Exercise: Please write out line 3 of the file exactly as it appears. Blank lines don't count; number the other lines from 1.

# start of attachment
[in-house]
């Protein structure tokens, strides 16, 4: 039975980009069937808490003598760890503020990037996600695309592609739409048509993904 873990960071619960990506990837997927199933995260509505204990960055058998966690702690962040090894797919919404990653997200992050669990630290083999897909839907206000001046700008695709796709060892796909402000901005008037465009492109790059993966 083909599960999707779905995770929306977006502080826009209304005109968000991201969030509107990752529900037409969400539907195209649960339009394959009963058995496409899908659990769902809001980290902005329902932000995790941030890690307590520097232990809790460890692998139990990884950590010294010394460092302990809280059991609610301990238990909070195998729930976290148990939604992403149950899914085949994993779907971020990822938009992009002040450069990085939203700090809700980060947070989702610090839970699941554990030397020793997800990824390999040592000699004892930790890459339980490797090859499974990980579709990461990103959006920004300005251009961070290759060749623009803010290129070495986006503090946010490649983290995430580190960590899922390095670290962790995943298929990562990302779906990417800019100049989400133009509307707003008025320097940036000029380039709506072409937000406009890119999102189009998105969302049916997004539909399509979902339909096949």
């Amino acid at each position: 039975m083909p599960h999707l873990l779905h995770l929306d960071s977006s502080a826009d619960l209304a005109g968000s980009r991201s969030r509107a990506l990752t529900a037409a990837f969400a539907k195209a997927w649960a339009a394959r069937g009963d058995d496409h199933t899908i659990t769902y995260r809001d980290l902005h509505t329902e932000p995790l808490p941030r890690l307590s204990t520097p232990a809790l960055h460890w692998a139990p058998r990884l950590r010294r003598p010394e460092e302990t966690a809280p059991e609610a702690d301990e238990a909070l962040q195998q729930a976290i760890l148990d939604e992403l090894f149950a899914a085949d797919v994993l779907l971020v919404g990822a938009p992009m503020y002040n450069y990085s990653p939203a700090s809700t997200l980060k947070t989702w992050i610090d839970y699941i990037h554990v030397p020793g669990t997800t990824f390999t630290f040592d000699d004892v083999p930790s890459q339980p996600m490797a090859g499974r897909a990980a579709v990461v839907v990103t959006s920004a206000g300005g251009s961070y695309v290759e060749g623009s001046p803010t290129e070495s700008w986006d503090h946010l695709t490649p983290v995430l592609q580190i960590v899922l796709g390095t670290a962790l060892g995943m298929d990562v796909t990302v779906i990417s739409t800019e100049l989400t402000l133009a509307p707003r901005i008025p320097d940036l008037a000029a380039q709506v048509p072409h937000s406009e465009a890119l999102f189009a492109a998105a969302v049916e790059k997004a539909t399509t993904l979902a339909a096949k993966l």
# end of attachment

């Amino acid at each position: 039975m083909p599960h999707l873990l779905h995770l929306d960071s977006s502080a826009d619960l209304a005109g968000s980009r991201s969030r509107a990506l990752t529900a037409a990837f969400a539907k195209a997927w649960a339009a394959r069937g009963d058995d496409h199933t899908i659990t769902y995260r809001d980290l902005h509505t329902e932000p995790l808490p941030r890690l307590s204990t520097p232990a809790l960055h460890w692998a139990p058998r990884l950590r010294r003598p010394e460092e302990t966690a809280p059991e609610a702690d301990e238990a909070l962040q195998q729930a976290i760890l148990d939604e992403l090894f149950a899914a085949d797919v994993l779907l971020v919404g990822a938009p992009m503020y002040n450069y990085s990653p939203a700090s809700t997200l980060k947070t989702w992050i610090d839970y699941i990037h554990v030397p020793g669990t997800t990824f390999t630290f040592d000699d004892v083999p930790s890459q339980p996600m490797a090859g499974r897909a990980a579709v990461v839907v990103t959006s920004a206000g300005g251009s961070y695309v290759e060749g623009s001046p803010t290129e070495s700008w986006d503090h946010l695709t490649p983290v995430l592609q580190i960590v899922l796709g390095t670290a962790l060892g995943m298929d990562v796909t990302v779906i990417s739409t800019e100049l989400t402000l133009a509307p707003r901005i008025p320097d940036l008037a000029a380039q709506v048509p072409h937000s406009e465009a890119l999102f189009a492109a998105a969302v049916e790059k997004a539909t399509t993904l979902a339909a096949k993966l």